You might also like taking a look at Factory Girl for creating instances of your models during testing (makes it easy to create 10 company records, for example).

See:

share|improve this answer
    
I'm also using FactoryGirl with RSpec. This makes writing the tests much simpler, which is also a factor to consider. I make sure the tests clean up after themselves (this is easy to do with RSpec since all of the rows that were inserted during the test are rolled back after the test anyway) –  davidrac Aug 4 '12 at 6:48
    
There is a tradeoff here: using actual records in the database means you're tightly coupling your controller specs to model code, and also will take more time to execute because you're hitting the database. Generally speaking, if the specs are not too complicated, it's better to mock/stub out calls to model classes/instances. –  shioyama Aug 5 '12 at 0:17
    
But if you completely decouple your models from your controller tests, then in addition to your model tests and controller tests you will need a third set of tests to ensure they work together. Since the system ultimately works as a whole, surely the only benefit of this approach is the speed of testing? –  Matt Connolly Aug 5 '12 at 23:48
1  
No, not exactly. Decoupling specs means that when something goes wrong, you get a more precise failure. i.e. if your model is broken your controller specs won't all suddenly start failing if they are decoupled. It's true that you have to add integration tests to patch the space between models, controllers etc. but you need those anyways. –  shioyama Sep 11 '12 at 6:40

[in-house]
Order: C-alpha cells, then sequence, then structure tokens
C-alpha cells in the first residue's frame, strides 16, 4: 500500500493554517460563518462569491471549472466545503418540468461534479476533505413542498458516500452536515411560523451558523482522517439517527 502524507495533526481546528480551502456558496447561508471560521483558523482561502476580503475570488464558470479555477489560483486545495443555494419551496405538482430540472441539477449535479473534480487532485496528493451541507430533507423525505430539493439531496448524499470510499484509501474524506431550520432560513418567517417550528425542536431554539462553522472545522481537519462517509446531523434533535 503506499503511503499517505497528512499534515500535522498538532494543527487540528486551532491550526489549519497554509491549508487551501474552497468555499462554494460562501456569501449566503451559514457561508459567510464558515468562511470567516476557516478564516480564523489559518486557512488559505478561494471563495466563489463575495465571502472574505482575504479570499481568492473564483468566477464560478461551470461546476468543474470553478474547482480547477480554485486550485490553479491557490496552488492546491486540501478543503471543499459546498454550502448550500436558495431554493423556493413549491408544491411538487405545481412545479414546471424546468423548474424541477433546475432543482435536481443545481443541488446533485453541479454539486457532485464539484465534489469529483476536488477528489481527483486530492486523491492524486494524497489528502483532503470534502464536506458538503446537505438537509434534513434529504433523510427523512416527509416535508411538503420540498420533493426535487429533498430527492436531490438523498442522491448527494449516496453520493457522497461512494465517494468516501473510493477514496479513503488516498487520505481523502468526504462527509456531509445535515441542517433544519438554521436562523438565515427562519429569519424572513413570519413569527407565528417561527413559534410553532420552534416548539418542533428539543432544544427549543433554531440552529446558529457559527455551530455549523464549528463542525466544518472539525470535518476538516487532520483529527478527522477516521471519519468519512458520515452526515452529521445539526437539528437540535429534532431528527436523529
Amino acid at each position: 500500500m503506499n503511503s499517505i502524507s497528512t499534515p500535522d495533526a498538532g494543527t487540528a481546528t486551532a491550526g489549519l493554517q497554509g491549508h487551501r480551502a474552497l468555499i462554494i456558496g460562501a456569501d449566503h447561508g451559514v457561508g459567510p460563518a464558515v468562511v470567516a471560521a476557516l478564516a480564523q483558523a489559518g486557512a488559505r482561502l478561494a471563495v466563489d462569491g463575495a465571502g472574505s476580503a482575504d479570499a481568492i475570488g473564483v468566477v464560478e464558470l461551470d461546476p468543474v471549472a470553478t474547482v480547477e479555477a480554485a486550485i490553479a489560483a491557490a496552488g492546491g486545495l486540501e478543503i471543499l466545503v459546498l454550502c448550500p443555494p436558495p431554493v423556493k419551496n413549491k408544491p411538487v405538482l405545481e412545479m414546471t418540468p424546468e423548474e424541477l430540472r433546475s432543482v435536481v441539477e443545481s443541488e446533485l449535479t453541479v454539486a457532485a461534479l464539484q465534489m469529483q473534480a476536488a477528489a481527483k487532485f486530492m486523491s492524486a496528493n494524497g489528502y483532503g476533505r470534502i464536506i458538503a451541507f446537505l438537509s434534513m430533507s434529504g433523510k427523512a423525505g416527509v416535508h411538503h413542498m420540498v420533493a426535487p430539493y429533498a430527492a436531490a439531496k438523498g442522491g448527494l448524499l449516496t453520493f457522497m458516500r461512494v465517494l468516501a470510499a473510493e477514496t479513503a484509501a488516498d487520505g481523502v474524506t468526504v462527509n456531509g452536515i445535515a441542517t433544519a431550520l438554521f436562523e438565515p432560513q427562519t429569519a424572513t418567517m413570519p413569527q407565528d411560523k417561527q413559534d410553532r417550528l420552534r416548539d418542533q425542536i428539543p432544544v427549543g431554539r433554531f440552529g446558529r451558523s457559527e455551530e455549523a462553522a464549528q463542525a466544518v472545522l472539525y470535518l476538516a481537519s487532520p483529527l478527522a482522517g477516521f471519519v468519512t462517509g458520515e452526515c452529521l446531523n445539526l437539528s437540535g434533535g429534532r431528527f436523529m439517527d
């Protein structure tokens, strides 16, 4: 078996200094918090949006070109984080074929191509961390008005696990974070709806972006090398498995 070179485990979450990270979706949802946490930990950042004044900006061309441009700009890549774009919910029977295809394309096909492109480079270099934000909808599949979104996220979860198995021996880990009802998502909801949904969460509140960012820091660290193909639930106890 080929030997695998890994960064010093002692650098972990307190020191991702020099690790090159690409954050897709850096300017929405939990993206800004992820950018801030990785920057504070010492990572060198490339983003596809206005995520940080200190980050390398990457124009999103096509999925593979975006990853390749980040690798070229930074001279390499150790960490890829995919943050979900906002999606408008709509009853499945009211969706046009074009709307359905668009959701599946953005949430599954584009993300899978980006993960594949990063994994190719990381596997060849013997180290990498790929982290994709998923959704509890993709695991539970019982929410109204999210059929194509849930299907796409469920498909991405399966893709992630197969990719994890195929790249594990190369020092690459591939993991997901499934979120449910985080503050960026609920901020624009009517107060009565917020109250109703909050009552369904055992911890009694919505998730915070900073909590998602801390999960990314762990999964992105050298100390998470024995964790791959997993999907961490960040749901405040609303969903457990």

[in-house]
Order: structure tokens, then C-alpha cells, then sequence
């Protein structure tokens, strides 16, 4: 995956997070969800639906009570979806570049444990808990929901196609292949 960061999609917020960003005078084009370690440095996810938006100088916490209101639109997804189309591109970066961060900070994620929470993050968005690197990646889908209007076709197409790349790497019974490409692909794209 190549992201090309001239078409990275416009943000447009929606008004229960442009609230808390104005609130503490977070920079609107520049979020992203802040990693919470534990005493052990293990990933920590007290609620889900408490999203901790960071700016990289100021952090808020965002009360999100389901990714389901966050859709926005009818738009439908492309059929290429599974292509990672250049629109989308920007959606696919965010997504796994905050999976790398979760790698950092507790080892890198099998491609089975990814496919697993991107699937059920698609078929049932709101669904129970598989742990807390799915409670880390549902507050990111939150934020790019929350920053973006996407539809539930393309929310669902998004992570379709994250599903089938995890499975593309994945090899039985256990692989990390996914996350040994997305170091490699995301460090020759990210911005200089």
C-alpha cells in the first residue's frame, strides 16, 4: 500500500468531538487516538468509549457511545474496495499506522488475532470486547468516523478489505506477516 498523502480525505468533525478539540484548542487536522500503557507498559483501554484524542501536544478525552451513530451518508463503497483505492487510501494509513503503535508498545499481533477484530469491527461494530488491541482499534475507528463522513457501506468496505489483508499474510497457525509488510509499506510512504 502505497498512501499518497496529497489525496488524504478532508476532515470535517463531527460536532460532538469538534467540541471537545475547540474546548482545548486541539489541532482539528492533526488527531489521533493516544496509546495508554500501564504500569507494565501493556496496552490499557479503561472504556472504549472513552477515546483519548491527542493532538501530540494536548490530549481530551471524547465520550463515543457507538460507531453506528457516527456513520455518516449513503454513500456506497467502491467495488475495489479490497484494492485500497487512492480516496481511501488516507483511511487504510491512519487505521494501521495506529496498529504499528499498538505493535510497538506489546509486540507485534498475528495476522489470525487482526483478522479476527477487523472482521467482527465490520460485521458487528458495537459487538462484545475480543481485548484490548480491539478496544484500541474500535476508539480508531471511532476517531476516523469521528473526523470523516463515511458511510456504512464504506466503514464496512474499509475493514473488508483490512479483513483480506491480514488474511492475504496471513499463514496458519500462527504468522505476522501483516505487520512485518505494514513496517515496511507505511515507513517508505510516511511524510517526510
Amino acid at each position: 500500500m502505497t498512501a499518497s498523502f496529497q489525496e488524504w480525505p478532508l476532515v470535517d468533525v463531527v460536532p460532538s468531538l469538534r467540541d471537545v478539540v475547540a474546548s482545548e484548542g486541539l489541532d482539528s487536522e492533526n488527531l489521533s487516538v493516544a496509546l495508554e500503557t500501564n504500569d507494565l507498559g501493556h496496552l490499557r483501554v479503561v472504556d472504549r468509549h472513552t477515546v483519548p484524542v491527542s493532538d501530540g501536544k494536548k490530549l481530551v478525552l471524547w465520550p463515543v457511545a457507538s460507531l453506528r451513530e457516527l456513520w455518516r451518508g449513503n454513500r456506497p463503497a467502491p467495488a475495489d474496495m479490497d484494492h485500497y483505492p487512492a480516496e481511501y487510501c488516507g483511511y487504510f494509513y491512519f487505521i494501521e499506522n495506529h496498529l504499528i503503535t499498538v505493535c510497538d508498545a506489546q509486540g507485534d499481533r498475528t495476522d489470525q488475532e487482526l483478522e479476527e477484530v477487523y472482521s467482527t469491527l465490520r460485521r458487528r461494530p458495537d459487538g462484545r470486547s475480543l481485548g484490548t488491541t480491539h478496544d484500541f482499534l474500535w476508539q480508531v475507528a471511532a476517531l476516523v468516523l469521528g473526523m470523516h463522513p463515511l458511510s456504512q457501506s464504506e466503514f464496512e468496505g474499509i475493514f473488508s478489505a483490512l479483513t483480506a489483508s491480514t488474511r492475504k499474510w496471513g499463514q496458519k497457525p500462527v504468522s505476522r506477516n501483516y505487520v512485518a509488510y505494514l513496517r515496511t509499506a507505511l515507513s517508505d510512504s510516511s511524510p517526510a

Gotcha. Thanks for taking the time to be a part of this conversation! –  Matt Connolly Sep 21 '12 at 10:20

I have three thoughts coming up that could resolve your issue:

  1. Try adding attr_accessible :company_id to Plan class.

  2. Because mock_model does not actually save to the database when you create a Plan with company_id of 1 it fails validation since it is not present in the database.

  3. Ensure before_save :default_values in Plan class does not mess with company_id attribute of the newly created instance.

share|improve this answer
    
#1 and #3 didnt have any effect. But I changed this line: @ company = mock_model(Company, :id => 1, :name => "Test Company", :phone1 => "555-121-1212") to this: @ company = Company.create(:name => "Test Gym", :phone1 => "555-555-5555") and it works. Why can I not use a mock here? –  Donn Felker Aug 4 '12 at 3:28
    
Simple, you're creating a real Plan and giving it a company_id of 1, but you never created a real company in the DB with an id of 1, you just created a mock model in memory. So validation of the presence of company fails. The company doesn't exist. –  radixhound Aug 4 '12 at 5:52